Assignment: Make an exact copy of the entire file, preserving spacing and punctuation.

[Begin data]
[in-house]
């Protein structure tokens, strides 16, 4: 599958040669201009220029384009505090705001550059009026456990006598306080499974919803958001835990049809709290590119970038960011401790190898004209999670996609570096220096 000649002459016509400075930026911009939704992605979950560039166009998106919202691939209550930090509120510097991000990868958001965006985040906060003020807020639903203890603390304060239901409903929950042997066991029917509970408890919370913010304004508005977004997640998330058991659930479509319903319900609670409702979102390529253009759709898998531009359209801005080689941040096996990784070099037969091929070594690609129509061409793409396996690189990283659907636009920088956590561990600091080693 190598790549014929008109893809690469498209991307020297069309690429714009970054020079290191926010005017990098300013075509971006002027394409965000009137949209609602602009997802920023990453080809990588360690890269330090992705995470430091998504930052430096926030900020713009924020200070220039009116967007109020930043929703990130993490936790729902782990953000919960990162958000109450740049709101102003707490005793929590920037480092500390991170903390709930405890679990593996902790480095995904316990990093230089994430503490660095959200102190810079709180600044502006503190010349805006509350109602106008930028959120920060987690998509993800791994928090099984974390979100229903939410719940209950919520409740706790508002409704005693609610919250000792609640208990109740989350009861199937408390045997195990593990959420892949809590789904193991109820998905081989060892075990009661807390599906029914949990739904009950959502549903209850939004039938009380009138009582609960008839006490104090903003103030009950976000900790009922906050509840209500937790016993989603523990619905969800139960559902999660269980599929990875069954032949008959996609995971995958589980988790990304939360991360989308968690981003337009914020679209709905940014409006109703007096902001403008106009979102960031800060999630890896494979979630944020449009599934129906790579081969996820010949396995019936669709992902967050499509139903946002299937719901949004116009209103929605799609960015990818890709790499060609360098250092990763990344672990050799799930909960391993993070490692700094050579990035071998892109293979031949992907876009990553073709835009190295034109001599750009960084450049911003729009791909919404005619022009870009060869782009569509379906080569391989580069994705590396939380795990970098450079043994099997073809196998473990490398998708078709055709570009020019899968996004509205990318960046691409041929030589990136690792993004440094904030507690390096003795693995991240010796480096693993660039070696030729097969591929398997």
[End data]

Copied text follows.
[in-house]
């Protein structure tokens, strides 16, 4: 599958040669201009220029384009505090705001550059009026456990006598306080499974919803958001835990049809709290590119970038960011401790190898004209999670996609570096220096 000649002459016509400075930026911009939704992605979950560039166009998106919202691939209550930090509120510097991000990868958001965006985040906060003020807020639903203890603390304060239901409903929950042997066991029917509970408890919370913010304004508005977004997640998330058991659930479509319903319900609670409702979102390529253009759709898998531009359209801005080689941040096996990784070099037969091929070594690609129509061409793409396996690189990283659907636009920088956590561990600091080693 190598790549014929008109893809690469498209991307020297069309690429714009970054020079290191926010005017990098300013075509971006002027394409965000009137949209609602602009997802920023990453080809990588360690890269330090992705995470430091998504930052430096926030900020713009924020200070220039009116967007109020930043929703990130993490936790729902782990953000919960990162958000109450740049709101102003707490005793929590920037480092500390991170903390709930405890679990593996902790480095995904316990990093230089994430503490660095959200102190810079709180600044502006503190010349805006509350109602106008930028959120920060987690998509993800791994928090099984974390979100229903939410719940209950919520409740706790508002409704005693609610919250000792609640208990109740989350009861199937408390045997195990593990959420892949809590789904193991109820998905081989060892075990009661807390599906029914949990739904009950959502549903209850939004039938009380009138009582609960008839006490104090903003103030009950976000900790009922906050509840209500937790016993989603523990619905969800139960559902999660269980599929990875069954032949008959996609995971995958589980988790990304939360991360989308968690981003337009914020679209709905940014409006109703007096902001403008106009979102960031800060999630890896494979979630944020449009599934129906790579081969996820010949396995019936669709992902967050499509139903946002299937719901949004116009209103929605799609960015990818890709790499060609360098250092990763990344672990050799799930909960391993993070490692700094050579990035071998892109293979031949992907876009990553073709835009190295034109001599750009960084450049911003729009791909919404005619022009870009060869782009569509379906080569391989580069994705590396939380795990970098450079043994099997073809196998473990490398998708078709055709570009020019899968996004509205990318960046691409041929030589990136690792993004440094904030507690390096003795693995991240010796480096693993660039070696030729097969591929398997």